Again, praxeologically, none of these requirements are essential. Money benefits are as useful as non-money benefits, and a useful commodity could conceivably be created and become a medium of exchange at the same moment. So long as the commodity offers “employments” in the form of benefits to users. Cryptocurrencies’ anonymity, regulatory treatment, algorithmically fixed rate of growth, fee structure, and irreversibility of transfer are all money-related benefits, many unrealized before cryptocurrencies came along.

On this reading, and in agreement with Graf, cryptocurrencies are not at all a challenge to the Regression Theorem. They are a confirmation. At birth, cryptocurrencies offered useful features. These benefits function as “employments,” giving cryptocurrencies demand via transaction and store of-value benefits, which in turn import durable purchasing power.

Perceptions Are Important

That “seed” of demand can then be amplified by marketing — by framing the subjective benefits of the currency. Again like any other good, if individuals exert effort to communicate and frame the benefits of a cryptocurrency, then we might expect demand to increase. These individuals may be the owners of businesses that benefit from the currency, or they simply may be enthusiasts.

Now we can simply match these subjective benefits to scarcity to yield a price of a cryptocurrency. Below zero and the currency isn’t “good enough” — it’s not perceived to offer enough benefits. It’s not cool and it’s not art. Above zero and a currency is born: now Satoshi Nakamoto t-shirts are all the rage.

As technology lowers the costs of producing cryptocurrencies, broadening the Regression Theorem’s value requirement to accept novel money-related benefits opens up enormously the range of currencies that are possible in the future. It should be an exciting few decades in the world of currency innovation.


1. Cryptocurrencies benefit from a perception of anonymity, although whether or not there is actual anonymity in practice is another matter.

Peter St. Onge is an assistant professor at Taiwan’s Fengjia University College of Business. He blogs at Profits of Chaos.

This article was published on and may be freely distributed, subject to a Creative Commons Attribution United States License, which requires that credit be given to the author.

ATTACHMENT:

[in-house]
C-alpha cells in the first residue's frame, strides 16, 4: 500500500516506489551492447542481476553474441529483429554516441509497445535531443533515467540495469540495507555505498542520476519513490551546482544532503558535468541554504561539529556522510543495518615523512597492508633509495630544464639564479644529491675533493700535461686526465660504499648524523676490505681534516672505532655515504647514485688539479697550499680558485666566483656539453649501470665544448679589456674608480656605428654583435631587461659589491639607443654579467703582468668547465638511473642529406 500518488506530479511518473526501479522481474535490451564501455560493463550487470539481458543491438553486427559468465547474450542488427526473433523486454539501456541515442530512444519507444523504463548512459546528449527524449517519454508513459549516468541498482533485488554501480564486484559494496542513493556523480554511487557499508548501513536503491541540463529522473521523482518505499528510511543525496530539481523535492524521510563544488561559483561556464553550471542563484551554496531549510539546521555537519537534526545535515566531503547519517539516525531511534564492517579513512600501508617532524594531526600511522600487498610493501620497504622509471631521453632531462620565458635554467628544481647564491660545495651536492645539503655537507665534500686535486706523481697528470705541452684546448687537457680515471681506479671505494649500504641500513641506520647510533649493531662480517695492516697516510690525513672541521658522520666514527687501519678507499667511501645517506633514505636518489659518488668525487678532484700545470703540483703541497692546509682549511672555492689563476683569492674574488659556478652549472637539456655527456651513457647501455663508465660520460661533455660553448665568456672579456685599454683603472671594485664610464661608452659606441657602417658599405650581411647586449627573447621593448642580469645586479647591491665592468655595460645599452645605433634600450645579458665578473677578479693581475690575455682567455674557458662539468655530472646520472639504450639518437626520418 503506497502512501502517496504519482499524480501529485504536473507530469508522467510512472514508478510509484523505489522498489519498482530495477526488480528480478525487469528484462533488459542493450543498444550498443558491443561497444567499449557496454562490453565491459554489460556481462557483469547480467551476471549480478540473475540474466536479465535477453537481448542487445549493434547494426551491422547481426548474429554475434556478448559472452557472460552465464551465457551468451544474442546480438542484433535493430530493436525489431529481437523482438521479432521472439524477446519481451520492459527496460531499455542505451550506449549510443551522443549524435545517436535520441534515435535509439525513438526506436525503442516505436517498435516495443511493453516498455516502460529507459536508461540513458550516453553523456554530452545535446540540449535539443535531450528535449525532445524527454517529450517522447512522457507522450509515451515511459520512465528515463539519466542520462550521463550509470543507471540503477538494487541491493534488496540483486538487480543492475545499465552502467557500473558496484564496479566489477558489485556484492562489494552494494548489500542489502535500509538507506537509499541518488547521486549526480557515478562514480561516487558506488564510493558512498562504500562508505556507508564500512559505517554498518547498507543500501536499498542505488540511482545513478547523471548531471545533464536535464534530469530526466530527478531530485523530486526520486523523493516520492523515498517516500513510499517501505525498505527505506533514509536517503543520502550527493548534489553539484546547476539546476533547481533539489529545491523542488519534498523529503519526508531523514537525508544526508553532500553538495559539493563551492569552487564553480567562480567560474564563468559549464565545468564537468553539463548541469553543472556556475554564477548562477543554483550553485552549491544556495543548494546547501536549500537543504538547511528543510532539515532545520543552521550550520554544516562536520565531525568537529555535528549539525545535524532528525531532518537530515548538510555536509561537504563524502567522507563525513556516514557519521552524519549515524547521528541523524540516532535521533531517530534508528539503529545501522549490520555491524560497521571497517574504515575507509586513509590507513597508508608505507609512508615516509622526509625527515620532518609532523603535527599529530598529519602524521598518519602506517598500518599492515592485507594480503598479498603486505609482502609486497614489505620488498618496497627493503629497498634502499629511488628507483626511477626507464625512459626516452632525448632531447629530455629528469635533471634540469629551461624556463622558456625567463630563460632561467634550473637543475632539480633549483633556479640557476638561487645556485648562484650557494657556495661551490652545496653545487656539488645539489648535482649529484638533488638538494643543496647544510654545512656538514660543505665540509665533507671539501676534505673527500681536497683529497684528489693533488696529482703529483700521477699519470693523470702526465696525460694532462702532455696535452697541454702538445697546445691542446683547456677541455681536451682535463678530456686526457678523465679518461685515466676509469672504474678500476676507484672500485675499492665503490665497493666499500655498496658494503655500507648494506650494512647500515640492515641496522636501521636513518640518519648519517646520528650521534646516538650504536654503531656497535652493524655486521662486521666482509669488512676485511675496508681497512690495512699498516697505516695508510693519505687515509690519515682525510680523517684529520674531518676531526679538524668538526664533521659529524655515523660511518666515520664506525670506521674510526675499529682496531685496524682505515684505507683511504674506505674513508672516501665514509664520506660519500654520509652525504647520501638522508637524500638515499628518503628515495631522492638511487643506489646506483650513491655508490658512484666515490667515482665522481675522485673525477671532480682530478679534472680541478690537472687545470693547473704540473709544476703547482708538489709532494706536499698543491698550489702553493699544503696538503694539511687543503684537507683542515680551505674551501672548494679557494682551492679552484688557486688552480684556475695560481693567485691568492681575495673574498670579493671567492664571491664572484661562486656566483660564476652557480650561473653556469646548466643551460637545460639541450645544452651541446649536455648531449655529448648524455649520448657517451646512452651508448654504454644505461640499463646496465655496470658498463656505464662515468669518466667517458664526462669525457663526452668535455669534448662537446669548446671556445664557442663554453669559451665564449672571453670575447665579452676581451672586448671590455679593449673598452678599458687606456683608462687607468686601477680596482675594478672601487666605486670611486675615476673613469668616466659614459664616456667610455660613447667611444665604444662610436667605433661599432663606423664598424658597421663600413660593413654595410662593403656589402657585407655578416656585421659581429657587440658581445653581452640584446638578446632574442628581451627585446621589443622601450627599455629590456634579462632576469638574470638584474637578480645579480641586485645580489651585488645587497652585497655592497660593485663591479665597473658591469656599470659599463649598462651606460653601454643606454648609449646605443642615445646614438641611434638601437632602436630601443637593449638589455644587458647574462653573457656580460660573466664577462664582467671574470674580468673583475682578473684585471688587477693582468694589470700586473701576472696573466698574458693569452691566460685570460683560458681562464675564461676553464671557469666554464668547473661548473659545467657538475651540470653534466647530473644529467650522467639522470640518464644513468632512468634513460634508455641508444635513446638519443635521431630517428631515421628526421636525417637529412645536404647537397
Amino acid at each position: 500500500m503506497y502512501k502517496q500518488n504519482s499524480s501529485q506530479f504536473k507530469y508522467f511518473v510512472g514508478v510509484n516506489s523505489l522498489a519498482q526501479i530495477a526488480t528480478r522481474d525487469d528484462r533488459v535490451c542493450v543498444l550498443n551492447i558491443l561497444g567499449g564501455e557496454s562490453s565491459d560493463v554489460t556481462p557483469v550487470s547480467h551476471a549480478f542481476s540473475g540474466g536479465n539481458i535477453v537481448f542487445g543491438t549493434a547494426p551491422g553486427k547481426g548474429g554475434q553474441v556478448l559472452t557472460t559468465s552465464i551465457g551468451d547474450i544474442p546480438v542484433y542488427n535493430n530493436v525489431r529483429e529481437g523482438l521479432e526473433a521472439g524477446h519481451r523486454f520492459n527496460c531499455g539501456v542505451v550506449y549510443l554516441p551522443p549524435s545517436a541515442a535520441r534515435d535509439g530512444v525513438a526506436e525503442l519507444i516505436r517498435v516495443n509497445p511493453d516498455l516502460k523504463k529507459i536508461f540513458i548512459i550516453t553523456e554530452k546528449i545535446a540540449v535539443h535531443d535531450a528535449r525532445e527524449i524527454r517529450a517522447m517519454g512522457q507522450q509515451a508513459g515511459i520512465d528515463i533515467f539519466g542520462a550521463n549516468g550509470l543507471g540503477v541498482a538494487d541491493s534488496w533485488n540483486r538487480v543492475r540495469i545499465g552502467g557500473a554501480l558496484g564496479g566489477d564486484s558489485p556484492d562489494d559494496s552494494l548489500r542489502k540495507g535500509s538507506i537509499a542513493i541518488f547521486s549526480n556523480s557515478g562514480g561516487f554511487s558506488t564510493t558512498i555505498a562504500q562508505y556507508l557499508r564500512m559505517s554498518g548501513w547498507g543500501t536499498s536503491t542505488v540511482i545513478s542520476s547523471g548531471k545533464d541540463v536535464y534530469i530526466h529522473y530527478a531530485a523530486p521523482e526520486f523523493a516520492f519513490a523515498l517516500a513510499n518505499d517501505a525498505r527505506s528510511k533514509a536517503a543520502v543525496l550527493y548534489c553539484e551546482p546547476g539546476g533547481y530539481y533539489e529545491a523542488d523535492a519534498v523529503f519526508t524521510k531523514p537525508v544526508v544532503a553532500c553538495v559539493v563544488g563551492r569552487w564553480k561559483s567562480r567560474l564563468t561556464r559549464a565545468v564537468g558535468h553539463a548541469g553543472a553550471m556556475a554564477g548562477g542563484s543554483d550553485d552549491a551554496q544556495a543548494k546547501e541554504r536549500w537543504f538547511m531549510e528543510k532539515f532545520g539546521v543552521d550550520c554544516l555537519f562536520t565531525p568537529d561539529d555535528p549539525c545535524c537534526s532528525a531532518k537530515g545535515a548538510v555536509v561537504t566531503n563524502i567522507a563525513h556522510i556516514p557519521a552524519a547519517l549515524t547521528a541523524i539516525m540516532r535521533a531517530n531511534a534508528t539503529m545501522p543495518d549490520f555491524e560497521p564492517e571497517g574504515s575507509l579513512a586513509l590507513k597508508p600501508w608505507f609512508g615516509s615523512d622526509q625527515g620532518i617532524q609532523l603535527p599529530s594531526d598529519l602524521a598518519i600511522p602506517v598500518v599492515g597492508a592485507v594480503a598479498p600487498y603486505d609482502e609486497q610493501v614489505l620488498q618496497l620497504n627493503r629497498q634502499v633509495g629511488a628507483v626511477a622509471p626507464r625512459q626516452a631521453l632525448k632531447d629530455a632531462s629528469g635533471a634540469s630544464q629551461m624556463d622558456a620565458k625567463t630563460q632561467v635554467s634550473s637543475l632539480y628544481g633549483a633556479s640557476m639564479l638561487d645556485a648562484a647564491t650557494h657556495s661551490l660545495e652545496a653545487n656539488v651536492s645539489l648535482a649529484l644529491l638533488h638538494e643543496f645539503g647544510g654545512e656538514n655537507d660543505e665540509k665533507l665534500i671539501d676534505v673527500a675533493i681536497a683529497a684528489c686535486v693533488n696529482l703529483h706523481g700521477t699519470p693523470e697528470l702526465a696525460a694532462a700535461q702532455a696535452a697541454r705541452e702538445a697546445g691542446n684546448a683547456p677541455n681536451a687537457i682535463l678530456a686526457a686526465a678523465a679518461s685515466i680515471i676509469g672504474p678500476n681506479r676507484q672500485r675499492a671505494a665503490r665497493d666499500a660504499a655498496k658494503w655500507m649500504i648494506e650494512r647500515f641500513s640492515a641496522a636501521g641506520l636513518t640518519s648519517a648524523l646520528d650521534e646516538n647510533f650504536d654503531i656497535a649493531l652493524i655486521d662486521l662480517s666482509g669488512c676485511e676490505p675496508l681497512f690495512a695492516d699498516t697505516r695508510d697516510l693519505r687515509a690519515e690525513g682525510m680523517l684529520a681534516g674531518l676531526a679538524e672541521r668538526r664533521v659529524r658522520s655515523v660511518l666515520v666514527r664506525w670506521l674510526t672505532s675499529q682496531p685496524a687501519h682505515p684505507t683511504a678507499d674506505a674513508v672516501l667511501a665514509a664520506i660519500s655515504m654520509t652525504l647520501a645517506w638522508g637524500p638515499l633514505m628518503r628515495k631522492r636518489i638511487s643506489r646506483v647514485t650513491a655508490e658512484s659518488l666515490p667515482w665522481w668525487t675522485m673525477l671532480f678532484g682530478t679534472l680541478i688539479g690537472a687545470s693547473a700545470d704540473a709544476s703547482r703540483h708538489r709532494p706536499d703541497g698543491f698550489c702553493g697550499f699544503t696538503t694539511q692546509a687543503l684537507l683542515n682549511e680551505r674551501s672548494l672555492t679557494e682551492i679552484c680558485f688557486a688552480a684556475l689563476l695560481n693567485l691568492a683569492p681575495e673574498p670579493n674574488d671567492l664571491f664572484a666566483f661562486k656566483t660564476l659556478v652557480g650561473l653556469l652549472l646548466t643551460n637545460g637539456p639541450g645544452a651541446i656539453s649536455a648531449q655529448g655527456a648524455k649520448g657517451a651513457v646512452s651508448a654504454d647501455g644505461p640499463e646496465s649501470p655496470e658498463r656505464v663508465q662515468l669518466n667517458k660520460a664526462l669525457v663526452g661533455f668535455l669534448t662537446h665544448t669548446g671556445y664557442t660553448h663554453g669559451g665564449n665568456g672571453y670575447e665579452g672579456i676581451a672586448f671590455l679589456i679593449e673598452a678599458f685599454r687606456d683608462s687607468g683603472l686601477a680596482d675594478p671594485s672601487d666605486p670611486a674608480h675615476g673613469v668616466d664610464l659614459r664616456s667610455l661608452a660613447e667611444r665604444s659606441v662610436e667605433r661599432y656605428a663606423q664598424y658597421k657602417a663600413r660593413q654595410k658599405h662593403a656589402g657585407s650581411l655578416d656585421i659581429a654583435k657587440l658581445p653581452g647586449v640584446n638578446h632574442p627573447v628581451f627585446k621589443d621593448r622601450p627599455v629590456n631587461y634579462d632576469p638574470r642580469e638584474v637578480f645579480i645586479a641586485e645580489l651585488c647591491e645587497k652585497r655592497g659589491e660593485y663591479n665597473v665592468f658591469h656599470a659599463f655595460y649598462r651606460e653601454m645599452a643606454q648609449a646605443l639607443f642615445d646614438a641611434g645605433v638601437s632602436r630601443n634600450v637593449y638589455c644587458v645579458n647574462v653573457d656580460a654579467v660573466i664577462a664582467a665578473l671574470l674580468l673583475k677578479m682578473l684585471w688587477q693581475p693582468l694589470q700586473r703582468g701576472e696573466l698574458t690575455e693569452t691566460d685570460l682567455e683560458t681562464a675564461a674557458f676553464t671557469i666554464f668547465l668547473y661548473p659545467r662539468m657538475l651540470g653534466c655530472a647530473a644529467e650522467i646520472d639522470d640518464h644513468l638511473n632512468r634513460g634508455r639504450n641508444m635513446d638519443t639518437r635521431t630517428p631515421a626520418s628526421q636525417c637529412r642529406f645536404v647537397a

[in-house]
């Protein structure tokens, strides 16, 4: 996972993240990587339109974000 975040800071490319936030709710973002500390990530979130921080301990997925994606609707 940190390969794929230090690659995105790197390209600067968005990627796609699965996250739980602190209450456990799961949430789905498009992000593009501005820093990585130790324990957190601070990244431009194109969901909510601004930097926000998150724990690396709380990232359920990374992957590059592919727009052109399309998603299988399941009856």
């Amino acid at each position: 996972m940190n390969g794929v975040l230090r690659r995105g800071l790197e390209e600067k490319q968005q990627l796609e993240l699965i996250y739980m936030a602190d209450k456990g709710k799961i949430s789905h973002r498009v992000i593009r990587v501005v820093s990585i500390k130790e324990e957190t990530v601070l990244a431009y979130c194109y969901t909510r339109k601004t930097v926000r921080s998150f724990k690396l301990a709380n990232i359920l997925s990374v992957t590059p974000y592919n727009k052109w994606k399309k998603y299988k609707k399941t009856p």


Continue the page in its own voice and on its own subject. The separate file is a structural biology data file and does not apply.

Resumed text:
G. Stolyarov II and xpallodoc Discuss the Future – Video Interview

G. Stolyarov II and xpallodoc Discuss the Future – Video Interview

On November 30, 2014, Mr. Stolyarov was interviewed by YouTube user xpallodoc, and the wide-ranging discussion encompassed subjects from visions of the future, indefinite life extension and the concept of I-ness, the future of money and economies, technological progress, virtual worlds, political barriers to progress, artificial intelligence, marriage and family, and being part of the push toward radical abundance and technological breakthroughs within our lifetimes.

– “Individual Empowerment through Emerging Technologies: Virtual Tools for a Better Physical World” – Video by G. Stolyarov II
– “How Can I Live Forever?: What Does and Does Not Preserve the Self” – Video by G. Stolyarov II

The Fed and the “Salvador Dali Effect” – Article by Dante Bayona

The Fed and the “Salvador Dali Effect” – Article by Dante Bayona

The New Renaissance Hat
Dante Bayona
November 28, 2014

There is a story about the great Catalan surrealist painter Salvador Dali. It is said that in the last years of his life, when he was already famous, he signed checks knowing that they would not be submitted to the bank for payment. Rather, after partying with his friends and consuming the most expensive items the restaurants had to offer, he would ask for the bill, pull out one of his checks, write the amount, and sign it. Before handing over the check, he quickly turned it around, made a drawing on the back and autographed it. Dali knew the owner of the restaurant would not cash the check but keep it,put it in a frame, and display it in the most prominent place in the restaurant: “An original Dali.”

It was a good deal for Dali: his checks never came back to the bank to be cashed, and he still enjoyed great banquets with all of his friends. Dali had a magic checkbook.

But what would have happened if one day art collectors concluded that Dali’s work really did not capture the essence of surrealism, and therefore that his art was not of great value? If that had happened, every autographed check would have come back to the bank (at least in theory), and Dali would have had to pay up. If Dali had not saved enough money, he would have had to find a job painting houses.

While the analogy is not perfect, we may find that something similar can happen with the Fed and the dollar. For now, The Fed has a magic checkbook that allows it to spend without paying the bill because it thinks the checks will never come back to be cashed.